The freakish mascot McDonald’s unveiled to pitch its Happy Meal this year landed #6 on AdWeek’s 13 Biggest Brand Fails of 2014. It also proved, in part, a useful segue in a recent Marketplace story about another mascot by a separate fast food franchise – the Domino’s Pizza Noid:
“In the late 1980s, the Noid was pizza’s worst enemy. He made pies arrive cold, late or crushed, with cheese stuck to the top of the box – at least that’s what Domino’s ads would have you believe.
Domino’s could “avoid the Noid,” delivering hot, fresh pizzas in 30 minutes or less. The Noid ads were a huge success, spawning toys and even a video game.
But it all came crashing down in 1989, when the Noid suffered what may be the worst PR disaster in history. Zachary Crockett has written about the Noid for Priceonomics, and he tells us the strange, sad story.”
The worst PR disaster in history? Really?
He first published – this rather interesting case study in PR crisis management – in July 2014 with a post titled How Domino’s Pizza Lost Its Mascot. As he tells the story:
Then, right at the height of his popularity, the Noid endured perhaps the worst mascot PR in history.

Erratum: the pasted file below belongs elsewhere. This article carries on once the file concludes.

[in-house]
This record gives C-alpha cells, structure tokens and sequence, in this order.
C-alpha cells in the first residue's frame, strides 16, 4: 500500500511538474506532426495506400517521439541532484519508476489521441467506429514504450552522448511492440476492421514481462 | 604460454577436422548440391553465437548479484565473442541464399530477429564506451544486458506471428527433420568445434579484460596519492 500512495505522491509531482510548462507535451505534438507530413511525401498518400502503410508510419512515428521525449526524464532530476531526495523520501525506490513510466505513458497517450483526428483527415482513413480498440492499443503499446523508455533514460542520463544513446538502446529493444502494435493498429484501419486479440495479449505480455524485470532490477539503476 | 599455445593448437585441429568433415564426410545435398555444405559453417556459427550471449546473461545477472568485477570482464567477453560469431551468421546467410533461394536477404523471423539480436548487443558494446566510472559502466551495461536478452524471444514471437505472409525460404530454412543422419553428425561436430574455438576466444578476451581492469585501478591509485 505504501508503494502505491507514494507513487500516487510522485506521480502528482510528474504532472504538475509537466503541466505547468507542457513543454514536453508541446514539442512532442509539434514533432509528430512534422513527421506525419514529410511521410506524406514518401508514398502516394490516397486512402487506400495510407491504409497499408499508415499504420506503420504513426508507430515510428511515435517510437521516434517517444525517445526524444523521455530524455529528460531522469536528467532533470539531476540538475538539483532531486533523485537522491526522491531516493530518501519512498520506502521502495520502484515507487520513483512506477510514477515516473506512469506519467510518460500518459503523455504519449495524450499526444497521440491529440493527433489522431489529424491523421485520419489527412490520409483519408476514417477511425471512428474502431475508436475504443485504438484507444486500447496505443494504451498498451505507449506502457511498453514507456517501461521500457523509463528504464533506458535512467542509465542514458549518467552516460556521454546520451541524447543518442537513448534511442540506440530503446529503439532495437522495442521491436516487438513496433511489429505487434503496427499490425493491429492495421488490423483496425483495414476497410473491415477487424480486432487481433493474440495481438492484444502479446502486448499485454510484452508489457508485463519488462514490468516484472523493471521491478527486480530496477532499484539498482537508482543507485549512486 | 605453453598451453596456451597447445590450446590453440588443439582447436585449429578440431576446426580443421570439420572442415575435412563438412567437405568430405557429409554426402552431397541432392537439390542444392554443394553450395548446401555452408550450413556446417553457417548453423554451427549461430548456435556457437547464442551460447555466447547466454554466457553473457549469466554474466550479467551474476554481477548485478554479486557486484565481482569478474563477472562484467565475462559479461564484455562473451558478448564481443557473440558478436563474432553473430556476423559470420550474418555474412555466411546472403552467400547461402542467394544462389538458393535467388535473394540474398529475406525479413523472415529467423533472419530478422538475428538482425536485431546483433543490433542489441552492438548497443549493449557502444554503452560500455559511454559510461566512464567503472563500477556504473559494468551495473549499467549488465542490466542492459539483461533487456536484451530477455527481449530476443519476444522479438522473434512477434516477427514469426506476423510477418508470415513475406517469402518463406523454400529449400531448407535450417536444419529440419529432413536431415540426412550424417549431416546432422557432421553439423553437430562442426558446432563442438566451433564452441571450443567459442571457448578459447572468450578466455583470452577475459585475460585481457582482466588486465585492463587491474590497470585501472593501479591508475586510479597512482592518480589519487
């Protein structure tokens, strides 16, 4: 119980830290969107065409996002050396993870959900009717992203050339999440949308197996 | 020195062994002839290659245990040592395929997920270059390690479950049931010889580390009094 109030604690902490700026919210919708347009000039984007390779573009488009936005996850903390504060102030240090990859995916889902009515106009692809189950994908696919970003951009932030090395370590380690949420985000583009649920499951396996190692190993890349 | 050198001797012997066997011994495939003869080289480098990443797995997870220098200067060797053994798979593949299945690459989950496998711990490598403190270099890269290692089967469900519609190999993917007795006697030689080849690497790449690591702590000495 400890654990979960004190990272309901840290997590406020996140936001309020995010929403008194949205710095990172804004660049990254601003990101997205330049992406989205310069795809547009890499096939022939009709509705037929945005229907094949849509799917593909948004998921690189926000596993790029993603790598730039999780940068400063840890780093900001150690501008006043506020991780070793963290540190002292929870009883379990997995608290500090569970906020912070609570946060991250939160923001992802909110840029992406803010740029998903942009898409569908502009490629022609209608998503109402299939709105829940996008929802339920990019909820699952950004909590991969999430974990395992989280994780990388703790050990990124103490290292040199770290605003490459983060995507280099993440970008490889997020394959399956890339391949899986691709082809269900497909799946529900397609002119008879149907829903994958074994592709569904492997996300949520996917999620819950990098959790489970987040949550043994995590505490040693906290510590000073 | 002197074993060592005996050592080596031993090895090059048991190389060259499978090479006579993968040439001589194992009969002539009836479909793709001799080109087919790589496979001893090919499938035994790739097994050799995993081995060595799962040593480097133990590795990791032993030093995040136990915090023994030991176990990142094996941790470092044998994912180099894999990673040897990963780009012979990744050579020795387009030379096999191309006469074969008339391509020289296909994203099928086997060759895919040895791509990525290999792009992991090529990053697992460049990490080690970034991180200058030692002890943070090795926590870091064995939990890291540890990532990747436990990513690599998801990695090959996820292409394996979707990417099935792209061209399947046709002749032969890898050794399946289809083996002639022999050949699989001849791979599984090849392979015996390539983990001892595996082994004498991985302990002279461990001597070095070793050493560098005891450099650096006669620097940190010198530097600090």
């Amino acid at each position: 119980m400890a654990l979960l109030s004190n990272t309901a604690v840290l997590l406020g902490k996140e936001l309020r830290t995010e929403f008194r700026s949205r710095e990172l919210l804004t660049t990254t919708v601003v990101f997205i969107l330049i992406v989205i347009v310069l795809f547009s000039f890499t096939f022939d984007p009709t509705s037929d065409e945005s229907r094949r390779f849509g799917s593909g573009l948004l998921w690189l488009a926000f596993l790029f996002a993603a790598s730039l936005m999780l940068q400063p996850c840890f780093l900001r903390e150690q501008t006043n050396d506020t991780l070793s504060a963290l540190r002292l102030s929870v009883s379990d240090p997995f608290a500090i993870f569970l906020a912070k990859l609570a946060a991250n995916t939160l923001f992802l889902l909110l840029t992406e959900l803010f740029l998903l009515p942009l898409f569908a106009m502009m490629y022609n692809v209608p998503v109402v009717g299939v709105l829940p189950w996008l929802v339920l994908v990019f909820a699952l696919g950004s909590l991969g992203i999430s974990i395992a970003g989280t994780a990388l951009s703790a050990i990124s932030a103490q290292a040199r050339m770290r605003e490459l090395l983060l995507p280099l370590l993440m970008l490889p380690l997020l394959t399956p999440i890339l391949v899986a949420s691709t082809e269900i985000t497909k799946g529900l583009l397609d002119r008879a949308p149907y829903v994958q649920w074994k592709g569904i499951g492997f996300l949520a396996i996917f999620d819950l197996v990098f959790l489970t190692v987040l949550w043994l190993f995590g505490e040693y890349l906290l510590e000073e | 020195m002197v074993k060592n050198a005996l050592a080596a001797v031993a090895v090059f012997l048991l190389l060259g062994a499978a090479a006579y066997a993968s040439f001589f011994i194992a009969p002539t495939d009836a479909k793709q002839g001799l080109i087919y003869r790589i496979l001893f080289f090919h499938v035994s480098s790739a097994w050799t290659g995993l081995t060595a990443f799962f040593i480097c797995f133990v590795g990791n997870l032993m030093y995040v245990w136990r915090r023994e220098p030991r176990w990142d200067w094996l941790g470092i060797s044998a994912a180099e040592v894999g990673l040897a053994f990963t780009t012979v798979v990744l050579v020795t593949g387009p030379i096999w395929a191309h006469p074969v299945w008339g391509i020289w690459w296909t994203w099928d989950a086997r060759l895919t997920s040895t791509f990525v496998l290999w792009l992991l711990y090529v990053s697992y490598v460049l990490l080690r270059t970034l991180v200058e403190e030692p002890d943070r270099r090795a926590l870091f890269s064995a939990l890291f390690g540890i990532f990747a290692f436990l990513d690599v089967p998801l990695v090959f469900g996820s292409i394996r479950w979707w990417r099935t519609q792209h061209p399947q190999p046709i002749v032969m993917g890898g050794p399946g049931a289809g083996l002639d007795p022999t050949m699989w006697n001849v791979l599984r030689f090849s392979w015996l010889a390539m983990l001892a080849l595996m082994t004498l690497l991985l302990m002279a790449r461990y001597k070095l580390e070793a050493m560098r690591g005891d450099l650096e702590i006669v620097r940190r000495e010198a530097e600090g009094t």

On January 30, 1989, a man wielding a .357 magnum revolver stormed into a Domino’s in Atlanta, Georgia and took two employees hostage. For five hours, he engaged in a standoff with police, all the while ordering his hostages to make him pizzas. Before the police could negotiate with his demands ($100,000, a getaway car, and a copy of The Widow’s Son — a novel about Freemasons), the two employees escaped. In the ensuing chaos, the captor fired two gunshots into the establishment’s ceiling, was forcefully apprehended, and received charges of kidnapping, aggravated assault, and theft by extortion.
The assailant, a 22-year-old named Kenneth Lamar Noid, was apparently upset about the chain’s new mascot. A police officer on the scene later revealed that Noid had “an ongoing feud in his mind with the owner of Domino’s Pizza about the Noid commercials,” and thought the advertisements had specifically made fun of him. A headline the following morning in the Boca Raton News sparked a talk show frenzy: “Domino’s Hostages Couldn’t Avoid the Noid This Time.”
How did Domino’s react? According to Crockett:
“Following the ordeal, Domino’s swiftly terminated the Noid campaign.”
It is indeed a tragic story, yet hardly approaches the “worst” PR crisis case study classics like Exxon or Tylenol. Still it’s fascinating to consider: McDonald’s launched a new mascot that flopped from the start while the Domino’s Noid was a wild success for many years before an unfortunate and unpredictable event.
The crisis could not have been foreseen, which I suppose, precisely defines a crisis in relating to the public. Often a crisis is defined and perhaps more importantly remembered, even decades later, for how it is managed.
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